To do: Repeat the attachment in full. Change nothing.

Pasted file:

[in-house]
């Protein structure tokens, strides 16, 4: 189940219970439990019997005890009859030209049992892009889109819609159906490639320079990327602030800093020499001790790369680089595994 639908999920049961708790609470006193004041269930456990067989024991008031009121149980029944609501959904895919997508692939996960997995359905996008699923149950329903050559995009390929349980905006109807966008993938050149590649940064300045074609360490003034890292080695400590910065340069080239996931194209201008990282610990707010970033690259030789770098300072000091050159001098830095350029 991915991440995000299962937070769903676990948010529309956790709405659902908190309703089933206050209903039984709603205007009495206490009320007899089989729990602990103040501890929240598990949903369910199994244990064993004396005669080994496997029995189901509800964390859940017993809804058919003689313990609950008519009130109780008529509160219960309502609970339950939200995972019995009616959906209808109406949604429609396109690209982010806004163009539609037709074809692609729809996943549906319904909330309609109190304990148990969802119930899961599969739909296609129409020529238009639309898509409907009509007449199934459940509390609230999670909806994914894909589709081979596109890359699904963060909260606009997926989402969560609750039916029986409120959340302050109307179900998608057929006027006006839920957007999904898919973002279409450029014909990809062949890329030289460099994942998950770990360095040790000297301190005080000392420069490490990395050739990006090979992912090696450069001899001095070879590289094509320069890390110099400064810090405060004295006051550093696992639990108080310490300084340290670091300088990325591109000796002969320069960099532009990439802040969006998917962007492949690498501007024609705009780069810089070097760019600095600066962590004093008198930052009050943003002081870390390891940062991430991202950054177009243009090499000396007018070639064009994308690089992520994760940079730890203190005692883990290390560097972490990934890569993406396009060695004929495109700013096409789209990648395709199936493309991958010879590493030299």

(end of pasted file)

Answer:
[in-house]
């Protein structure tokens, strides 16, 4: 189940219970439990019997005890009859030209049992892009889109819609159906490639320079990327602030800093020499001790790369680089595994 639908999920049961708790609470006193004041269930456990067989024991008031009121149980029944609501959904895919997508692939996960997995359905996008699923149950329903050559995009390929349980905006109807966008993938050149590649940064300045074609360490003034890292080695400590910065340069080239996931194209201008990282610990707010970033690259030789770098300072000091050159001098830095350029 991915991440995000299962937070769903676990948010529309956790709405659902908190309703089933206050209903039984709603205007009495206490009320007899089989729990602990103040501890929240598990949903369910199994244990064993004396005669080994496997029995189901509800964390859940017993809804058919003689313990609950008519009130109780008529509160219960309502609970339950939200995972019995009616959906209808109406949604429609396109690209982010806004163009539609037709074809692609729809996943549906319904909330309609109190304990148990969802119930899961599969739909296609129409020529238009639309898509409907009509007449199934459940509390609230999670909806994914894909589709081979596109890359699904963060909260606009997926989402969560609750039916029986409120959340302050109307179900998608057929006027006006839920957007999904898919973002279409450029014909990809062949890329030289460099994942998950770990360095040790000297301190005080000392420069490490990395050739990006090979992912090696450069001899001095070879590289094509320069890390110099400064810090405060004295006051550093696992639990108080310490300084340290670091300088990325591109000796002969320069960099532009990439802040969006998917962007492949690498501007024609705009780069810089070097760019600095600066962590004093008198930052009050943003002081870390390891940062991430991202950054177009243009090499000396007018070639064009994308690089992520994760940079730890203190005692883990290390560097972490990934890569993406396009060695004929495109700013096409789209990648395709199936493309991958010879590493030299």